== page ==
OTTAWA – Prime Minister Justin Trudeau said that Canadians should continue to have confidence in the independence of the justice system, after reports broke yesterday that the relations between he and attorney general Jody Wilson-Raybould first began to fray back in 2017 over her choice of Manitoba Justice Glenn D. Joyal to fill a vacancy on the Supreme Court of Canada.
Responding to media questions in Winnipeg, Man. Trudeau offered little about the reports of the years old fraying of relations with his former justice minister, other than to say that Supreme Court appointments are always a decision left in the hands of the prime minister. Trudeau said that Canadians should also have confidence in « the way we operate as a government. »
This comes after CTV News and The Canadian Press reported on Monday— citing unnamed sources familiar with the matter—that Trudeau was concerned about her judgment after she recommended that Trudeau not only appoint Joyal to Canada’s top court, but have him become the chief justice.
Trudeau, who ultimately makes the decision about these appointments, rejected Wilson-Raybould’s pick, citing concerns over his possible interpretation of the Charter. Instead he appointed Alberta judge Sheilah Martin to the court, and Justice Richard Wagner became chief justice.
« Canadians can have confidence in our government’s respect for the institutions, for the Supreme Court. Canadians have confidence in the strength of our judiciary in this country, and I have no further comment to make on this issue, » Trudeau said.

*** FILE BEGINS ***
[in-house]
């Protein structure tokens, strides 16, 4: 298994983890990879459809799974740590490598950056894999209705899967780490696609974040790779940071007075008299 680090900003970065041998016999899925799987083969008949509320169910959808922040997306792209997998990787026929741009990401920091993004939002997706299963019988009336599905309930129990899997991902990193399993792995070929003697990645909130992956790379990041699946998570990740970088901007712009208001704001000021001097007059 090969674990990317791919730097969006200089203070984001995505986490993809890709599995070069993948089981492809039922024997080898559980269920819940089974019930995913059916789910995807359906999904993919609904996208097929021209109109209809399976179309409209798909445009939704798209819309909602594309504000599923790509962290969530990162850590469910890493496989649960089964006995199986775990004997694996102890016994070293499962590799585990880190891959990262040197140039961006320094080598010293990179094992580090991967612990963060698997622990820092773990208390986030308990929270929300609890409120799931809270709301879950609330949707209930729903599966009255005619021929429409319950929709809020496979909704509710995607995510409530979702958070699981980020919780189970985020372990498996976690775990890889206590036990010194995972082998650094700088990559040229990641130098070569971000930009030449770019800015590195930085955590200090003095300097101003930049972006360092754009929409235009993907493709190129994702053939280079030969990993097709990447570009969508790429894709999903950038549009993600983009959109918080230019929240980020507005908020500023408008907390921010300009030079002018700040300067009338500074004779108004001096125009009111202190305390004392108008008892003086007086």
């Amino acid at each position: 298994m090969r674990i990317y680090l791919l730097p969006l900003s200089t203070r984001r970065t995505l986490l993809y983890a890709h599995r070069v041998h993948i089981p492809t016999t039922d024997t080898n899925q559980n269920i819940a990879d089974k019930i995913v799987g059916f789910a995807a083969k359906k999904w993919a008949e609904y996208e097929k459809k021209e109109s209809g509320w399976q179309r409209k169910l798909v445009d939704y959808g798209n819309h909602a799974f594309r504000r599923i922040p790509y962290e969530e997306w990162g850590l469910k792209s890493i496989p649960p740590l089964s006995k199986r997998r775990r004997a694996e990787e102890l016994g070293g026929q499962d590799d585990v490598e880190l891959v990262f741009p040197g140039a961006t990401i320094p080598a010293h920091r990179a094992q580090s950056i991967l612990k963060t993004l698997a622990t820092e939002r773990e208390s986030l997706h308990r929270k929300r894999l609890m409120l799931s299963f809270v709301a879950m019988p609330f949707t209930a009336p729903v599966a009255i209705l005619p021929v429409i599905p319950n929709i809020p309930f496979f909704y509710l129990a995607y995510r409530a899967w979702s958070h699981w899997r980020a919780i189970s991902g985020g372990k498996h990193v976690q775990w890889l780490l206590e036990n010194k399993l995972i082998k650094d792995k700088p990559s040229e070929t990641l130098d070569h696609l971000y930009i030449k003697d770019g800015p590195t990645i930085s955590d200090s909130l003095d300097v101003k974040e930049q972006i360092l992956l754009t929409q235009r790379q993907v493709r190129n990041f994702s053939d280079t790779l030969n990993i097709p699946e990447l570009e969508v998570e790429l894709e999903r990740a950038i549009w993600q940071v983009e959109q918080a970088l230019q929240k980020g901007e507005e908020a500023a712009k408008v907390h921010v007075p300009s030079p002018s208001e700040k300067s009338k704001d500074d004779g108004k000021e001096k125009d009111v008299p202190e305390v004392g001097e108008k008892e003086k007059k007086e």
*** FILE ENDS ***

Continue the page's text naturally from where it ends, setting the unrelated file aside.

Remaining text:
Wilson-Raybould denied to CTV News that there was any conflict over the Supreme Court appointment and said that conversations in regards to this type of appointment should be confidential and that “commentary / reporting in this regard with respect to a SCC appointment(s) could compromise the integrity of the appointments process and potentially sitting Justices.”
In a statement, Joyal confirmed that he applied for the seat on the court but said he later withdrew his name from consideration for personal reasons, namely his wife’s metastatic breast cancer. He said he feared that someone was using his previous candidacy to « further an agenda unrelated to the appointment process. »
The PMO declined to comment on the matter on Monday.
The disagreement over the appointment cast a new light on the erosion of the relationship between Trudeau and Wilson-Raybould, which his office and former top adviser Gerald Butts have cited as central to the ongoing SNC-Lavalin scandal, in which Wilson-Raybould has alleged, after being shuffled out of the justice minister and attorney general role, that she faced an improper and months-long effort from senior officials to politically interfere in the criminal prosecution of the Quebec construction firm.
With files from CTV News’ Senior Political Correspondent Glen McGregor